Grimwade, G and Carter, D. (2000) 'Managing Small Heritage Sites with Interpretation and Community Involvement', in International Journal of Heritage Studies, Vol 6, 1: 33 - 48.
Heritage management is often directed at conserving heritage places, but this may prevent people enjoying them in the present, especially if visits are severely restricted. Presentation and interpretation to visitors, locals and tourists, may be more important. Without it, there may be economic and social losses to the local community, and a lost opportunity to emphasise the meaning and contemporary relevance of the site. This emphasis is supported by the World Heritage Convention, which stresses the need to involve the local community. In the Australian context of the study, the authors argue that the same need affects less well-known heritage sites as well, and the exploitation of the benefits for rural communities in Australia especially.
'Small occupation and activity sites of the plebeian society are often undervalued or ignored... it is as if the common people played no role in the development of society and culture' (35). However, these sites might be particularly significant for local publics. Communities can use them to sustain economic growth, and develop a sense of pride. The local projects described can provide opportunities to learn for the future, and the community can also benefit from a more accurate reading of the sites.
A Chinese temple built in North Queensland by expatriate Chinese is one example. It contains a number of unusual original artefacts. The site has been conserved, but 'local acceptance has been slower' (38), and it retains older meanings of being merely a childhood playground, or referring mostly to the Chinese ethnic community who left the area long ago. Locals also resented management of the site being located far away -- and a Local Management Group has now been established how to restore a sense of local ownership.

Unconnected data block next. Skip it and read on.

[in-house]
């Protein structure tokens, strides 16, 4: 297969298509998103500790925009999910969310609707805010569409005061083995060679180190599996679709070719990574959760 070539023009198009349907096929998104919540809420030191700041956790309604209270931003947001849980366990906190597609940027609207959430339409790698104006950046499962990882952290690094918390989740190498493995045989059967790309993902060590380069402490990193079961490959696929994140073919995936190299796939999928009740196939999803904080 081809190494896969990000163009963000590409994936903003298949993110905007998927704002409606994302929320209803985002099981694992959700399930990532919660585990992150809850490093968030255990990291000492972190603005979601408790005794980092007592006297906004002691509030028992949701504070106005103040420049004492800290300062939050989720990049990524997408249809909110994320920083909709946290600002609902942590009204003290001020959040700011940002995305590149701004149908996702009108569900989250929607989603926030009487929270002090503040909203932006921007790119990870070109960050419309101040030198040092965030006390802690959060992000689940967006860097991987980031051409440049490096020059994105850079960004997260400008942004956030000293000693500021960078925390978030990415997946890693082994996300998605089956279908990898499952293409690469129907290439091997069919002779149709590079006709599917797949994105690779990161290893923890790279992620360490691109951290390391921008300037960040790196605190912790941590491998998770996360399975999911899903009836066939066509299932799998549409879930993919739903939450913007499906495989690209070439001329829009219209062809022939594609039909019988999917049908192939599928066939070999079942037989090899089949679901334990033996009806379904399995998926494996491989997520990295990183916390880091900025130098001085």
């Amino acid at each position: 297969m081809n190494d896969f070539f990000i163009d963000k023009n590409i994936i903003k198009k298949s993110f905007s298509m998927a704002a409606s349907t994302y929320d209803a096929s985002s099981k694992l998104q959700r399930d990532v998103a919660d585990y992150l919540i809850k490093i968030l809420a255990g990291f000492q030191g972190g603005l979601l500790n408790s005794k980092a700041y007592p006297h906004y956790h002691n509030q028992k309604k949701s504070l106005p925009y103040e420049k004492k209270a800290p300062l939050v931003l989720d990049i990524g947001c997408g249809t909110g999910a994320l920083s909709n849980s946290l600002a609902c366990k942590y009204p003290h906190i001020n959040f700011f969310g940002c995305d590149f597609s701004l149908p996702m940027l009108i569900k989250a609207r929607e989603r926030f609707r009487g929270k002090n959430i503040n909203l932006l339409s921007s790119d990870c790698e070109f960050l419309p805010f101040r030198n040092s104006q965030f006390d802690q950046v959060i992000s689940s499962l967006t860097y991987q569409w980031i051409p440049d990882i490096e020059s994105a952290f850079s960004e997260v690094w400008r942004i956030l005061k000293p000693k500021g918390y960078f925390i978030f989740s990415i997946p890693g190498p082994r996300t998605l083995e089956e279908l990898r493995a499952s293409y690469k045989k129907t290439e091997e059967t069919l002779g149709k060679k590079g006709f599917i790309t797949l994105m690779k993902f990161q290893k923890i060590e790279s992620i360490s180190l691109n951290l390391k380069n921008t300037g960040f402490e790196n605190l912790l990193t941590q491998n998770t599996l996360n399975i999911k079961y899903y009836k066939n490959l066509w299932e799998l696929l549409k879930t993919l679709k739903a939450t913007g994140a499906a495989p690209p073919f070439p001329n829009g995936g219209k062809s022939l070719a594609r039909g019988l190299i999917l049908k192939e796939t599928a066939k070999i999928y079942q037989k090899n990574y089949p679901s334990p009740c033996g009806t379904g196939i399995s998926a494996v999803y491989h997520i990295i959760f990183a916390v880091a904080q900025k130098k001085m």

There is a need to think about the most functional management structure for these sites -- having them owned by councils or heritage agencies can prevent local communities having the active say that they desire. In one case, a local authority appointed a definite heritage officer to champion local sites.
Sites have to be conserved in ways that suit local issues, and a number of issues ranging from vandalism to fund-raising need to be addressed. Vandalism can be a problem if there is no sense of local ownership. One local authority has decided to involve the military in using the site (an abandoned fort) to both prevent vandalism and to demonstrate commitment. Others have developed elaborate security -- but there might still be a need to identify deeper causes of vandalism.